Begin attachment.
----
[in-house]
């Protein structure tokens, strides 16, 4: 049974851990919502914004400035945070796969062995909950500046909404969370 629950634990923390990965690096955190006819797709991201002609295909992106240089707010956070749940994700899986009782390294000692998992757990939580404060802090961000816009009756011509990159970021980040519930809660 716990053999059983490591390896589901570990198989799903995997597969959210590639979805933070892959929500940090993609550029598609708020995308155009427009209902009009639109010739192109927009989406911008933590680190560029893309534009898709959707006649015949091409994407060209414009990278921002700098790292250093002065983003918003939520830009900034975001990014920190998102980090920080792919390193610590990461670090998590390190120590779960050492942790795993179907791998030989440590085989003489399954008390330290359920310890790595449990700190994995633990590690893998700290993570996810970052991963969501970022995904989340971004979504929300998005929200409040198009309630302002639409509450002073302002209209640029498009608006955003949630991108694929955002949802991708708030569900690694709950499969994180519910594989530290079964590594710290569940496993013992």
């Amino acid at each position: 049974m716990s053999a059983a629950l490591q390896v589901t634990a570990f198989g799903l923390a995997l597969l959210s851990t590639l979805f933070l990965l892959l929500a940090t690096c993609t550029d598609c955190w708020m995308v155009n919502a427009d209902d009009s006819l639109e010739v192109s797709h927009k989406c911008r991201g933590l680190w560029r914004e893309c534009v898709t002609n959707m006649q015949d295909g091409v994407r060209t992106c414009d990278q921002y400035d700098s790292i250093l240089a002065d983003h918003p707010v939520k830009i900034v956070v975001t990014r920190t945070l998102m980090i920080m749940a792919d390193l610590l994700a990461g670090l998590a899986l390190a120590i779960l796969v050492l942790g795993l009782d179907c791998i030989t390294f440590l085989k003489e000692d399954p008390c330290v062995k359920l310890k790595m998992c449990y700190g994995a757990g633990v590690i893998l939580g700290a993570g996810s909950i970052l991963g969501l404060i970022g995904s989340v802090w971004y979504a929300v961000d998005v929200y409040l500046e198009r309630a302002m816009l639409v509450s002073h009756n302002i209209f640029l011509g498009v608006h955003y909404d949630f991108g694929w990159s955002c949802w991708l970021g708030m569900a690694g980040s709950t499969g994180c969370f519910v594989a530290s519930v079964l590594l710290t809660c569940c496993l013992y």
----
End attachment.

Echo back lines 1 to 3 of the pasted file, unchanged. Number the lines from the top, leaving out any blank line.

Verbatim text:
[in-house]
């Protein structure tokens, strides 16, 4: 049974851990919502914004400035945070796969062995909950500046909404969370 629950634990923390990965690096955190006819797709991201002609295909992106240089707010956070749940994700899986009782390294000692998992757990939580404060802090961000816009009756011509990159970021980040519930809660 716990053999059983490591390896589901570990198989799903995997597969959210590639979805933070892959929500940090993609550029598609708020995308155009427009209902009009639109010739192109927009989406911008933590680190560029893309534009898709959707006649015949091409994407060209414009990278921002700098790292250093002065983003918003939520830009900034975001990014920190998102980090920080792919390193610590990461670090998590390190120590779960050492942790795993179907791998030989440590085989003489399954008390330290359920310890790595449990700190994995633990590690893998700290993570996810970052991963969501970022995904989340971004979504929300998005929200409040198009309630302002639409509450002073302002209209640029498009608006955003949630991108694929955002949802991708708030569900690694709950499969994180519910594989530290079964590594710290569940496993013992």
């Amino acid at each position: 049974m716990s053999a059983a629950l490591q390896v589901t634990a570990f198989g799903l923390a995997l597969l959210s851990t590639l979805f933070l990965l892959l929500a940090t690096c993609t550029d598609c955190w708020m995308v155009n919502a427009d209902d009009s006819l639109e010739v192109s797709h927009k989406c911008r991201g933590l680190w560029r914004e893309c534009v898709t002609n959707m006649q015949d295909g091409v994407r060209t992106c414009d990278q921002y400035d700098s790292i250093l240089a002065d983003h918003p707010v939520k830009i900034v956070v975001t990014r920190t945070l998102m980090i920080m749940a792919d390193l610590l994700a990461g670090l998590a899986l390190a120590i779960l796969v050492l942790g795993l009782d179907c791998i030989t390294f440590l085989k003489e000692d399954p008390c330290v062995k359920l310890k790595m998992c449990y700190g994995a757990g633990v590690i893998l939580g700290a993570g996810s909950i970052l991963g969501l404060i970022g995904s989340v802090w971004y979504a929300v961000d998005v929200y409040l500046e198009r309630a302002m816009l639409v509450s002073h009756n302002i209209f640029l011509g498009v608006h955003y909404d949630f991108g694929w990159s955002c949802w991708l970021g708030m569900a690694g980040s709950t499969g994180c969370f519910v594989a530290s519930v079964l590594l710290t809660c569940c496993l013992y």